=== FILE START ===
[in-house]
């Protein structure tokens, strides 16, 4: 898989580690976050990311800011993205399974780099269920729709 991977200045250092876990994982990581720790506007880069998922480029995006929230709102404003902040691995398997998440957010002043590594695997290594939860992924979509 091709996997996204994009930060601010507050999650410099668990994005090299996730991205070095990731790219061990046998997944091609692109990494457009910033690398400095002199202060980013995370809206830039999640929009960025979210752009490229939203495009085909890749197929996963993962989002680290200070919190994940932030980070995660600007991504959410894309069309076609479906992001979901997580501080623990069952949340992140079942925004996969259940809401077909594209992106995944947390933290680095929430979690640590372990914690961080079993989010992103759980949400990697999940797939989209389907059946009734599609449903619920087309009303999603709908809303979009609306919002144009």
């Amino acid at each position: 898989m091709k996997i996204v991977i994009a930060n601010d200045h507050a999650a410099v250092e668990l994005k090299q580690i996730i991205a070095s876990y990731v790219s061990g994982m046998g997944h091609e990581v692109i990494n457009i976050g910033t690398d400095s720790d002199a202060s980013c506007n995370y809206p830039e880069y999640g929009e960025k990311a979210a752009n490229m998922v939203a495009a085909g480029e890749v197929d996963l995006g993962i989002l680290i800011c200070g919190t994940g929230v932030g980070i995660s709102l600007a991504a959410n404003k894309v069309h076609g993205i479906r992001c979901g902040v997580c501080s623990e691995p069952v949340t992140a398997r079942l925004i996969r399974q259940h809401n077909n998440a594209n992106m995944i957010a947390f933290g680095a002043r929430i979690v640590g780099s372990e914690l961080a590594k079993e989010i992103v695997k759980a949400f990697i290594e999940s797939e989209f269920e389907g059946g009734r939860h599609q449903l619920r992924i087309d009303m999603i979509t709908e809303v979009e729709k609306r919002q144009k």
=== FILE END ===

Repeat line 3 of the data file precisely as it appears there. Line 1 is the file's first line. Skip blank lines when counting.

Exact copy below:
């Amino acid at each position: 898989m091709k996997i996204v991977i994009a930060n601010d200045h507050a999650a410099v250092e668990l994005k090299q580690i996730i991205a070095s876990y990731v790219s061990g994982m046998g997944h091609e990581v692109i990494n457009i976050g910033t690398d400095s720790d002199a202060s980013c506007n995370y809206p830039e880069y999640g929009e960025k990311a979210a752009n490229m998922v939203a495009a085909g480029e890749v197929d996963l995006g993962i989002l680290i800011c200070g919190t994940g929230v932030g980070i995660s709102l600007a991504a959410n404003k894309v069309h076609g993205i479906r992001c979901g902040v997580c501080s623990e691995p069952v949340t992140a398997r079942l925004i996969r399974q259940h809401n077909n998440a594209n992106m995944i957010a947390f933290g680095a002043r929430i979690v640590g780099s372990e914690l961080a590594k079993e989010i992103v695997k759980a949400f990697i290594e999940s797939e989209f269920e389907g059946g009734r939860h599609q449903l619920r992924i087309d009303m999603i979509t709908e809303v979009e729709k609306r919002q144009k």